Isabel Allende’s “Two Words”
Many have tried to guess the two magical words whispered by Allende’s character Belisa Crepusculario, but the author has yet to reveal them.
Edmund Dulac’s Fairy Tales Go to War
One of the best-known illustrators of the “golden age of children’s gift books,” Dulac was also a subtle purveyor of Allied propaganda during the Great War.
What We’re Reading 2021
Mini book reports from your favorite bloggers and editors here at JSTOR Daily.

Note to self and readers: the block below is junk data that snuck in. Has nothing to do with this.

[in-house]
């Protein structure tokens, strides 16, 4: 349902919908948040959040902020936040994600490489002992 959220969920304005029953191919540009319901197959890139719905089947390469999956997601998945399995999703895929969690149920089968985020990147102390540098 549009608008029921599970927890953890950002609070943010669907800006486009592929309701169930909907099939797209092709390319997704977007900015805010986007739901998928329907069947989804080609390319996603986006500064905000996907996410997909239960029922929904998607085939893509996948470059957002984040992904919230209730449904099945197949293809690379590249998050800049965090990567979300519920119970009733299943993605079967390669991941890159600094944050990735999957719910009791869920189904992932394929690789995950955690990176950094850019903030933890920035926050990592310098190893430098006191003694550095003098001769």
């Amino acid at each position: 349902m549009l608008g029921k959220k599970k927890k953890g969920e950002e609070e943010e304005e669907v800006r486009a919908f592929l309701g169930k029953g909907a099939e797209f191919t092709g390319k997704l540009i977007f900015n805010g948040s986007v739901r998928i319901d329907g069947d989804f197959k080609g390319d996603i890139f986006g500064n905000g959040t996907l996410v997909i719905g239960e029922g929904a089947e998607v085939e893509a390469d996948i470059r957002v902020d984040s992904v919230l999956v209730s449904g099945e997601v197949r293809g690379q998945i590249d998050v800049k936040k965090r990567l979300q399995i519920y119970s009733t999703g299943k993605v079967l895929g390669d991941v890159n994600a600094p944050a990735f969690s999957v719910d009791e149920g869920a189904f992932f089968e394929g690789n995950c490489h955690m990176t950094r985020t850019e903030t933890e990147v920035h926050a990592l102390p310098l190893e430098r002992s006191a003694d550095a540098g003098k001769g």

A Brief History of Literary Cats
There’s nothing like curling up with a good book and a soft cat. Even better is a book with a cat in it.
Editors’ Picks: What We’re Reading
The history of Native resistance, the philosophy of love, the medicalization of madness, color in fairy tales, and dinosaur bones.
The Invention of the Passive Fairy Tale Heroine
European fairy tales featured bold, independent female characters—until the Reformation forced shifts in cultural attitudes towards women.
The Fairytale Language of the Brothers Grimm
How the Brothers Grimm went hunting for fairytales, accidentally changed the course of historical linguistics, and kickstarted a new field of scholarship in folklore.
Animated Gifs: A Throwback to Cinema’s Beginnings
Animated gifs function like early cinema in several ways.